Friday, March 27, 2009

Serendipitous find on humility and confidence

I have some students who  will be performing for the first time soon, and because I've witnessed issues in the past and discussed with other teachers who have had similar problems, I thought it was necessary to address the topic before it had a chance to become a problem. I of course am assuming the best about the students, but have seen too many times students who get "drunk" on the "stage high" and then stop being open to feedback. I just saw this link that Tiffany Boscner posted on facebook and checked out the link to the newsletter. without knowing it, hers was the first article I looked up! And it talks about what I was trying to convey to my students about performing, enjoying positive feedback, but remaining open to learning after!  this is what she said:

Humbleness and Confidence 

by Tiffany Bisconer

The idea is, in the world of creation, a choice between humbleness and confidence does not need to be made. The interplay between humbleness and confidence is a continuous balancing system apparent within the life of an artist. Humble confidence helps to keep an artist honest about their abilities, and assured enough to continue to put forth the effort inherent in creating. It also allows a person to be aware enough to know that being humble is what ensures continued growth.

Humbleness is thought to be reflective of a willingness to learn, to listen and a display of quiet compassion. To show humility is to admit to being human in an interconnected circuit of existence that is not simply isolated to one's own accomplishments, abilities and goals. Admitting mistakes is a positive side-effect of humbleness, a sign of humility that can allow an artist to overcome short-fallings and continue to improve their craft and ultimately refine their message. Humbleness is not weakness or self-depreciation; rather, it is truly wisdom in action.

To feel secure with a knowledge base after having worked hard to accomplish a level of mastery within a field, is a fundamental task towards the development of confidence. Confidence should not be confused with arrogance, ego, or a feeling of superiority. Confidence is belief in one's abilities. The more confident a person, the more capable of humbleness they become. The sacrifice of ego can open up doors of learning, which ultimately leaves a person open to the calls of inspiration that can motivate future work. Being as though art is created as a form of dialogue, the projection of true confidence can be a vehicle that drives an artist to succeed in communicating their vision.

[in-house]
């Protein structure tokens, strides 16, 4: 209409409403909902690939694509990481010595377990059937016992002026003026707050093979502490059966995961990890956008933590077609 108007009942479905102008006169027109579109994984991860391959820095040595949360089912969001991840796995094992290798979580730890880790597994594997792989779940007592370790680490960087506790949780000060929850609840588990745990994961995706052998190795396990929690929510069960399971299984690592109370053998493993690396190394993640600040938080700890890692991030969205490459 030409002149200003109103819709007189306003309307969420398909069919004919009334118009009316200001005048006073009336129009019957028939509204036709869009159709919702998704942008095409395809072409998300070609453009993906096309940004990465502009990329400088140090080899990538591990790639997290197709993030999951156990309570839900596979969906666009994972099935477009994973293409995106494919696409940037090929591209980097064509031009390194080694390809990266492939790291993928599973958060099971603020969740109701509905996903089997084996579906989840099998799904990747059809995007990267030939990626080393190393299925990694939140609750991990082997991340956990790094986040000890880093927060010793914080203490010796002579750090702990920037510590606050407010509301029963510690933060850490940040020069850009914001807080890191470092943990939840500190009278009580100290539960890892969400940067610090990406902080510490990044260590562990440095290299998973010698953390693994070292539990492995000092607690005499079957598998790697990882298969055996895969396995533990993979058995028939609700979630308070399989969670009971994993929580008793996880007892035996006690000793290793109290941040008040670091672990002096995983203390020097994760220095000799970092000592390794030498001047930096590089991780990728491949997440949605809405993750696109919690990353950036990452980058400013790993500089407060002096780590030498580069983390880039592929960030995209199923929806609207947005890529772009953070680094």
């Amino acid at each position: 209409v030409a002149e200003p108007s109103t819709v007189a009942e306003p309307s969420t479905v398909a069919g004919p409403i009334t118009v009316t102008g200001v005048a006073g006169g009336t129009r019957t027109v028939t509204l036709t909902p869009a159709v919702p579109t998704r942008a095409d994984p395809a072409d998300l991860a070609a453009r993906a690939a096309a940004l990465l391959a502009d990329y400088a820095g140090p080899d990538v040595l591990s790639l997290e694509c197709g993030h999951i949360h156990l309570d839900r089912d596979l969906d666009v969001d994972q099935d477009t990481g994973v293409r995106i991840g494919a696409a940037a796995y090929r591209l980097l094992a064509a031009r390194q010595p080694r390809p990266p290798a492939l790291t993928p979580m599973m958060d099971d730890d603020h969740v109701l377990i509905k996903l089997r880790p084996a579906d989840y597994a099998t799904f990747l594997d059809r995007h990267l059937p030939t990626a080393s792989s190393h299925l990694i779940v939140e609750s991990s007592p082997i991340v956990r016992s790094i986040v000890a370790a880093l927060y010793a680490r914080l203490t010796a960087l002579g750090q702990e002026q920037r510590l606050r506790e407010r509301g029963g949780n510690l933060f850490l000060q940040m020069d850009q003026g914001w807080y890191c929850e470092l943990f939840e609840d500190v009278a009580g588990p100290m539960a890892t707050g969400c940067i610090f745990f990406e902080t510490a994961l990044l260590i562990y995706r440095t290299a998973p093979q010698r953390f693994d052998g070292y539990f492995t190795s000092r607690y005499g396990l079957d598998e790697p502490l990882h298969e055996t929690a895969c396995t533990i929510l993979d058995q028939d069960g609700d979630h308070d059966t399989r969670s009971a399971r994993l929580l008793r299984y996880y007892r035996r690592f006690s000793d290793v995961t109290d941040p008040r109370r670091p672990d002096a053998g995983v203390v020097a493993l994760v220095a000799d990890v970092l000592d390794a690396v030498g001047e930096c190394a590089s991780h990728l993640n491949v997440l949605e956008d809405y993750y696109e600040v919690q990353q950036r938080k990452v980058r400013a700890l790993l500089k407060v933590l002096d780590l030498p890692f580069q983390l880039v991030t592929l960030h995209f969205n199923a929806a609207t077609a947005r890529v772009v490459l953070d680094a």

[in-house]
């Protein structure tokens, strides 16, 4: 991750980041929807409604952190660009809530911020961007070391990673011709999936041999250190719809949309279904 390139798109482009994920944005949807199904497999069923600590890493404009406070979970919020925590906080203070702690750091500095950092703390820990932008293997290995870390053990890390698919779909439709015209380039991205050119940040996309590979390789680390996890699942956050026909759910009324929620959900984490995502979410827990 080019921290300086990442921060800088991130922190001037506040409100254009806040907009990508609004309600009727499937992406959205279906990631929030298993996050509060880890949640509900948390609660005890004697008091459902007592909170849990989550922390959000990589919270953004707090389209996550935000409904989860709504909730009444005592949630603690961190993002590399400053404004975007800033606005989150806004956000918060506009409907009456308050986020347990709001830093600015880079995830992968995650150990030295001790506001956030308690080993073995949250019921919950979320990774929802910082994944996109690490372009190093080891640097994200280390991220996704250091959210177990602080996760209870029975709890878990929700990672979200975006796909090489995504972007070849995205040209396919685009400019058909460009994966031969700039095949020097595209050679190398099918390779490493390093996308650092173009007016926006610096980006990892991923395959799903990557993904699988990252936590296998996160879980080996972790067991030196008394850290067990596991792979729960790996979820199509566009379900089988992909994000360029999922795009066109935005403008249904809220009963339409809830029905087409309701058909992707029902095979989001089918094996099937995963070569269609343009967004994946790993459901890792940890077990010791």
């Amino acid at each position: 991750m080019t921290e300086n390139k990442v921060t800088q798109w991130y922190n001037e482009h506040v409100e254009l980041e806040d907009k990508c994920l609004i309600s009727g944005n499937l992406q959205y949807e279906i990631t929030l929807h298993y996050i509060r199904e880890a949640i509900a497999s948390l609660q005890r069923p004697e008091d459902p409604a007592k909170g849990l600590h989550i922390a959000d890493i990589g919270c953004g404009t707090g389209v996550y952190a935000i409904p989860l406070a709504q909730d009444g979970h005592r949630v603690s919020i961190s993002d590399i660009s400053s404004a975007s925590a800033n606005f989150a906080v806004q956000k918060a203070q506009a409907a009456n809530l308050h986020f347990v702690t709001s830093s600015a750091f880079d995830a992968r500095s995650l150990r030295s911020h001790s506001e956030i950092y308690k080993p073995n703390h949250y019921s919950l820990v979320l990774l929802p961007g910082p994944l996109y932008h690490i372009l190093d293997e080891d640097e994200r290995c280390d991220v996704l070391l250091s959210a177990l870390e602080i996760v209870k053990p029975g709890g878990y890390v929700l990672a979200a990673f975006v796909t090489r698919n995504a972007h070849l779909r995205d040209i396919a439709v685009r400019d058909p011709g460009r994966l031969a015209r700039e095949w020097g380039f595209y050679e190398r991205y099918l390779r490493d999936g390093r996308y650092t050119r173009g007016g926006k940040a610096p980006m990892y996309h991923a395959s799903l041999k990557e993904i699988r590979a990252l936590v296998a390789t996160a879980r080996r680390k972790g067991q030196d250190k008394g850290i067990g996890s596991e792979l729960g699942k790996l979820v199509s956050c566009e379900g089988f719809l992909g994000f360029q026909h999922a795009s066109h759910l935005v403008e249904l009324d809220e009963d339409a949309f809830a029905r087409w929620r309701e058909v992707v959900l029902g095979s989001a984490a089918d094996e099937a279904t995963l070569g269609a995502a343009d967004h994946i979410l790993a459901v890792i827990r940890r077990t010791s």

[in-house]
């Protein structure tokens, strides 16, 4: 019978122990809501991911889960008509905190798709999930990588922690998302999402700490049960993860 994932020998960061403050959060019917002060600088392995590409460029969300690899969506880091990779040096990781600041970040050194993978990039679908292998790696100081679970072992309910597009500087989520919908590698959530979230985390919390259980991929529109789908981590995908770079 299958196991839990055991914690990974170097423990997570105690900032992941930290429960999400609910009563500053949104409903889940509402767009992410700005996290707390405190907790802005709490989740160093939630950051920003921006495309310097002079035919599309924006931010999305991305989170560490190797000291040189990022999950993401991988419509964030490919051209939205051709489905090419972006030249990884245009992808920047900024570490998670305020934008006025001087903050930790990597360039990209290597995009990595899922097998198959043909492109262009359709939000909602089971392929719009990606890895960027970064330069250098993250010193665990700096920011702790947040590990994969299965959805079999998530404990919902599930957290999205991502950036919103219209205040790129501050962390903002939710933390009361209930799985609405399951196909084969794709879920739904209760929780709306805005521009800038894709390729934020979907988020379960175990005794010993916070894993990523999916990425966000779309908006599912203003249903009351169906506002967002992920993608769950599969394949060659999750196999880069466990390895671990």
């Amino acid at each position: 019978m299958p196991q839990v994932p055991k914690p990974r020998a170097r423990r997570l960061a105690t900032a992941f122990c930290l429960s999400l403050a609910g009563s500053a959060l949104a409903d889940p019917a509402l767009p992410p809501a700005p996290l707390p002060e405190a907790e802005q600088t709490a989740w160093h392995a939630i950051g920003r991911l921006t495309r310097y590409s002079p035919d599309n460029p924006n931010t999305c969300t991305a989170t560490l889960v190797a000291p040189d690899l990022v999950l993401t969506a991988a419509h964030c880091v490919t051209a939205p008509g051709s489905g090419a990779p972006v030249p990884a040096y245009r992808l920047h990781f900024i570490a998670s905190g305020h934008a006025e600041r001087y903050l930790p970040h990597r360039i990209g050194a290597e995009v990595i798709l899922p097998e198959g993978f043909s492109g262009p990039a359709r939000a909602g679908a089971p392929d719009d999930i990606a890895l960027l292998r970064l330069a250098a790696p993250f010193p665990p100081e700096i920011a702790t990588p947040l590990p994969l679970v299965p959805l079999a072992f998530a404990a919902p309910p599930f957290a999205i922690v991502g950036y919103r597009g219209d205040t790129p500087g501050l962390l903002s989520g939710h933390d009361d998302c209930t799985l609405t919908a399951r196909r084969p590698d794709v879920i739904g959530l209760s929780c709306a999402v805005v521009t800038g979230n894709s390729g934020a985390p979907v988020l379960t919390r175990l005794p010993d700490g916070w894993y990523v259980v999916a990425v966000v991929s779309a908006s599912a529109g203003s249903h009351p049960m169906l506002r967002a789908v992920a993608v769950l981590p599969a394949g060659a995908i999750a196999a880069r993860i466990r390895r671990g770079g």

When to be humble? When to be confident? Know that these are not opposing roles or conflicting concepts, they have the capability of being accomplished within the same moment. If a person believes in themselves and can bring forth the combination of confidence and humility, that interplay can be the most powerful sounding board in projecting an artist's intent. Ultimately, to have the most impact and to continue treading towards a higher level of work, confidence will need the support of humbleness each step of the way.

~Tiffany Bisconer is the founder and director of Beauty ConspiracyTM Artistry. She is a multi-faceted artist who finds her passion in cultivating creative thought and action in her own artistic path and in the lives of those she has the honor to work

Link to the article/newsletter (Creativity Calling)

No comments:

Post a Comment